CLIPScore: A Reference-free Evaluation Metric for Image Captioning
Jack Hessel, Ari Holtzman, Maxwell Forbes, Ronan Le Bras, Yejin Choi
Empirical Methods in Natural Language Processing (EMNLP) 2021
[bib]

Moral Stories: Situated Reasoning about Norms, Intents, Actions, and their Consequences
Denis Emelin, Ronan Le Bras, Jena D. Hwang, Maxwell Forbes, Yejin Choi
Empirical Methods in Natural Language Processing (EMNLP) 2021
[data & code]

Edited Media Understanding Frames: Reasoning About the Intent and Implications of Visual Misinformation
Jeff Da, Maxwell Forbes, Rowan Zellers, Anthony Zheng, Jena D. Hwang, Antoine Bosselut, Yejin Choi
Association for Computational Linguistics (ACL) 2021
[project] [bib]

MultiTalk: A Highly-Branching Dialog Testbed for Diverse Conversations
Yao Dou, Maxwell Forbes, Ari Holtzman, Yejin Choi
Association for the Advancement of Artificial Intelligence (AAAI) 2021
[data] [bib]

Paragraph-Level Commonsense Transformers with Recurrent Memory
Saadia Gabriel, Chandra Bhagavatula, Vered Shwartz, Ronan Le Bras, Maxwell Forbes, Yejin Choi
Association for the Advancement of Artificial Intelligence (AAAI) 2021
[data & code] [bib]

Social Chemistry 101: Learning to Reason about Social and Moral Norms
Maxwell Forbes, Jena D. Hwang, Vered Shwartz, Maarten Sap, Yejin Choi
Empirical Methods in Natural Language Processing (EMNLP) 2020
[project page: demo, data browser] [data] [code] [video] [bib]

Thinking Like a Skeptic: Defeasible Inference in Natural Language
Rachel Rudinger, Vered Shwartz, Jena D. Hwang, Chandra Bhagavatula, Maxwell Forbes, Ronan Le Bras, Noah A. Smith, Yejin Choi
Findings of Empirical Methods in Natural Language Processing (Findings of EMNLP) 2020
[bib]

The Curious Case of Neural Text Degeneration
Ari Holtzman, Jan Buys, Li Du, Maxwell Forbes, Yejin Choi
International Conference on Learning Representations (ICLR), 2020
[demo] [bib]

Neural Naturalist: Generating Fine-Grained Image Comparisons
Maxwell Forbes, Christine Kaeser-Chen, Piyush Sharma, Serge Belongie
Empirical Methods in Natural Language Processing (EMNLP) 2019
[project] [data] [video] [bib]

Do Neural Language Representations Learn Physical Commonsense?
Maxwell Forbes, Ari Holtzman, Yejin Choi
Conference of the Cognitive Science Society (CogSci) 2019
[project] [code] [data] [poster]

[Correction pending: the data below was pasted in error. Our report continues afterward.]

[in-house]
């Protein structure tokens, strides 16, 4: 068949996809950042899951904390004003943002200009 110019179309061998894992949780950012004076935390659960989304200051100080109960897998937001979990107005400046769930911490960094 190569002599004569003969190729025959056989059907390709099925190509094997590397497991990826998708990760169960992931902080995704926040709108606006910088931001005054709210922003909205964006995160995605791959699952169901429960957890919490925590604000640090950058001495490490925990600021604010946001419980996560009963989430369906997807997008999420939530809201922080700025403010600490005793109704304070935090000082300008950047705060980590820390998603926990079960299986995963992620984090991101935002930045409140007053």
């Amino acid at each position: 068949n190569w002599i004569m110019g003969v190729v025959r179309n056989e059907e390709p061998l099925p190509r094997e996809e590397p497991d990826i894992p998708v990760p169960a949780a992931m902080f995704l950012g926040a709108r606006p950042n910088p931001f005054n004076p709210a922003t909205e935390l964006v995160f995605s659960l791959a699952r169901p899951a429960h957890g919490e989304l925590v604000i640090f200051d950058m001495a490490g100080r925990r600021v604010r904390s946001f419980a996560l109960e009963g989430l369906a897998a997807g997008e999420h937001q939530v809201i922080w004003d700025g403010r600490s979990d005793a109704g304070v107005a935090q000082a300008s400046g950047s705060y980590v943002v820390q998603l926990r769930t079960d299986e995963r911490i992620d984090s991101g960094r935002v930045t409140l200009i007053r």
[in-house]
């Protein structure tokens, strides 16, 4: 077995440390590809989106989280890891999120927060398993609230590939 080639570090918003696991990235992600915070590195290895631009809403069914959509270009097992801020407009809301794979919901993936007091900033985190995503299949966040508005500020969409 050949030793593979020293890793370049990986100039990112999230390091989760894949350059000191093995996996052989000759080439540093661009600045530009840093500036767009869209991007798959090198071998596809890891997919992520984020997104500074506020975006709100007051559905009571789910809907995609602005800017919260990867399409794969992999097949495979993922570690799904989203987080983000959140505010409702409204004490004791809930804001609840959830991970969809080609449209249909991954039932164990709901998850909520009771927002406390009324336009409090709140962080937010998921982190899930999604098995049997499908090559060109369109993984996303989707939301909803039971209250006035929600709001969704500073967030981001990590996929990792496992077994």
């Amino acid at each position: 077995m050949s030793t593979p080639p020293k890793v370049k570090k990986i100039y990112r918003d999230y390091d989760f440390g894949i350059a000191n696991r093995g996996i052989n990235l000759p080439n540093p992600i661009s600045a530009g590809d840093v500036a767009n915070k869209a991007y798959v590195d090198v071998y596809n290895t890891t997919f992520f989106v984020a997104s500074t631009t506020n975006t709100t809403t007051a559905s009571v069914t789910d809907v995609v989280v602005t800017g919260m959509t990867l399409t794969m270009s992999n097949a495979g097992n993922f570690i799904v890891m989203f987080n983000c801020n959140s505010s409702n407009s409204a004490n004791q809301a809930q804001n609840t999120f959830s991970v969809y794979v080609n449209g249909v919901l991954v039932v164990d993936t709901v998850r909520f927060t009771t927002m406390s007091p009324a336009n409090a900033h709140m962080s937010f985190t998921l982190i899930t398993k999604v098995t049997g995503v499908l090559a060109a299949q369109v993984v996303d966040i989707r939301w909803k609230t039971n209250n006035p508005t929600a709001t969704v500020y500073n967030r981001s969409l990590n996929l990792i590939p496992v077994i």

Learning to Write with Cooperative Discriminators
Ari Holtzman, Jan Buys, Maxwell Forbes, Antoine Bosselut, David Golub, Yejin Choi
Association for Computational Linguistics (ACL) 2018
[code] [demo]

Verb Physics: Relative Physical Knowledge of Actions and Objects
Maxwell Forbes, Yejin Choi
Association for Computational Linguistics (ACL) 2017
[project] [code] [data] [video] [slides]

Robot Programming by Demonstration with Situated Spatial Language Understanding
Maxwell Forbes, Rajesh P. N. Rao, Luke Zettlemoyer, Maya Cakmak
IEEE International Conference on Robotics and Automation (ICRA) 2015
[video] [code]

Robot Programming by Demonstration with Crowdsourced Action Fixes
Maxwell Forbes, Michael Jae-Yoon Chung, Maya Cakmak, Rajesh P. N. Rao
AAAI Conference on Human Computation and Crowdsourcing (HCOMP) 2014
[slides]

Accelerating Imitation Learning through Crowdsourcing
Michael Jae-Yoon Chung, Maxwell Forbes, Maya Cakmak, Rajesh P. N. Rao
IEEE International Conference on Robotics and Automation (ICRA) 2014
[press: Popular Science] [press: IEEE Spectrum]

Workshop papers

Programming by Demonstration with Situated Semantic Parsing
Yoav Artzi*, Maxwell Forbes*, Kenton Lee*, Maya Cakmak
AAAI Fall Symposium Series on Human-Robot Interaction 2014
[slides]

Grounding Antonym Adjective Pairs through Interaction
Maxwell Forbes, Michael Chung, Maya Cakmak, Luke Zettlemoyer, Rajesh P. N. Rao
ACM/IEEE International Conference on Human-Robot Interaction (HRI) Workshop on Asymmetric Interactions 2014
[slides]

Monthly project and essay digest